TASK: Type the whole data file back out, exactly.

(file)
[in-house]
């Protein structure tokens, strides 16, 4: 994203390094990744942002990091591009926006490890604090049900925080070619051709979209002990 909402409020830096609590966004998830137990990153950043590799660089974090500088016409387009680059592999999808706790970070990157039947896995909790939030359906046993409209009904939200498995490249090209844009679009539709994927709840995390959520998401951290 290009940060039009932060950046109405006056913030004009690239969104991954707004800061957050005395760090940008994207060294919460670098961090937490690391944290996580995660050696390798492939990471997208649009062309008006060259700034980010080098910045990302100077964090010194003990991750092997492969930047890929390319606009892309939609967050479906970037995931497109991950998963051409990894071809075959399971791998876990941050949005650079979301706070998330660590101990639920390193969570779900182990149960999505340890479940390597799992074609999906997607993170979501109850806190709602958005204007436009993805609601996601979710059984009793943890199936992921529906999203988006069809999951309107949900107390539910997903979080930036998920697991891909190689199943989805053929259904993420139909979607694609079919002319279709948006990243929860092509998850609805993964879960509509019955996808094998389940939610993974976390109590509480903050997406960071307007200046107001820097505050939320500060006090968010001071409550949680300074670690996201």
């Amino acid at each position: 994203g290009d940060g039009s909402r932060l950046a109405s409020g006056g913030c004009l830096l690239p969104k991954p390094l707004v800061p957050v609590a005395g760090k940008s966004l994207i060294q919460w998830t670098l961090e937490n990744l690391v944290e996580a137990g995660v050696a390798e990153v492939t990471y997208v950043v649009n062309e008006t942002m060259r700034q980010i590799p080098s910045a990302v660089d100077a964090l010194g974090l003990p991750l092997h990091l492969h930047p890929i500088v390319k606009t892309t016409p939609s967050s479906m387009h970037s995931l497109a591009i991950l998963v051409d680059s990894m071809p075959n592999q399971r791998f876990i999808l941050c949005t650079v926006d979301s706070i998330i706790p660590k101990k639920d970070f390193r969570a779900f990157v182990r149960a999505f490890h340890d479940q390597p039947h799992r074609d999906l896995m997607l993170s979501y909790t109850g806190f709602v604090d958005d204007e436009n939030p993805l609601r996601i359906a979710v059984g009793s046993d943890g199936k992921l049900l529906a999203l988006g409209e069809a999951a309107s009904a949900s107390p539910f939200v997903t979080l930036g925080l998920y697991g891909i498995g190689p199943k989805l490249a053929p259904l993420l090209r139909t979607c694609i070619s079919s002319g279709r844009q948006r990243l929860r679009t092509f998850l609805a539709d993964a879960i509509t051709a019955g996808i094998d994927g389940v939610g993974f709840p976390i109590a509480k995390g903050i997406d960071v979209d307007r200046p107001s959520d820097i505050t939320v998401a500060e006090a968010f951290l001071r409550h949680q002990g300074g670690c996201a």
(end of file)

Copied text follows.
[in-house]
């Protein structure tokens, strides 16, 4: 994203390094990744942002990091591009926006490890604090049900925080070619051709979209002990 909402409020830096609590966004998830137990990153950043590799660089974090500088016409387009680059592999999808706790970070990157039947896995909790939030359906046993409209009904939200498995490249090209844009679009539709994927709840995390959520998401951290 290009940060039009932060950046109405006056913030004009690239969104991954707004800061957050005395760090940008994207060294919460670098961090937490690391944290996580995660050696390798492939990471997208649009062309008006060259700034980010080098910045990302100077964090010194003990991750092997492969930047890929390319606009892309939609967050479906970037995931497109991950998963051409990894071809075959399971791998876990941050949005650079979301706070998330660590101990639920390193969570779900182990149960999505340890479940390597799992074609999906997607993170979501109850806190709602958005204007436009993805609601996601979710059984009793943890199936992921529906999203988006069809999951309107949900107390539910997903979080930036998920697991891909190689199943989805053929259904993420139909979607694609079919002319279709948006990243929860092509998850609805993964879960509509019955996808094998389940939610993974976390109590509480903050997406960071307007200046107001820097505050939320500060006090968010001071409550949680300074670690996201």
């Amino acid at each position: 994203g290009d940060g039009s909402r932060l950046a109405s409020g006056g913030c004009l830096l690239p969104k991954p390094l707004v800061p957050v609590a005395g760090k940008s966004l994207i060294q919460w998830t670098l961090e937490n990744l690391v944290e996580a137990g995660v050696a390798e990153v492939t990471y997208v950043v649009n062309e008006t942002m060259r700034q980010i590799p080098s910045a990302v660089d100077a964090l010194g974090l003990p991750l092997h990091l492969h930047p890929i500088v390319k606009t892309t016409p939609s967050s479906m387009h970037s995931l497109a591009i991950l998963v051409d680059s990894m071809p075959n592999q399971r791998f876990i999808l941050c949005t650079v926006d979301s706070i998330i706790p660590k101990k639920d970070f390193r969570a779900f990157v182990r149960a999505f490890h340890d479940q390597p039947h799992r074609d999906l896995m997607l993170s979501y909790t109850g806190f709602v604090d958005d204007e436009n939030p993805l609601r996601i359906a979710v059984g009793s046993d943890g199936k992921l049900l529906a999203l988006g409209e069809a999951a309107s009904a949900s107390p539910f939200v997903t979080l930036g925080l998920y697991g891909i498995g190689p199943k989805l490249a053929p259904l993420l090209r139909t979607c694609i070619s079919s002319g279709r844009q948006r990243l929860r679009t092509f998850l609805a539709d993964a879960i509509t051709a019955g996808i094998d994927g389940v939610g993974f709840p976390i109590a509480k995390g903050i997406d960071v979209d307007r200046p107001s959520d820097i505050t939320v998401a500060e006090a968010f951290l001071r409550h949680q002990g300074g670690c996201a």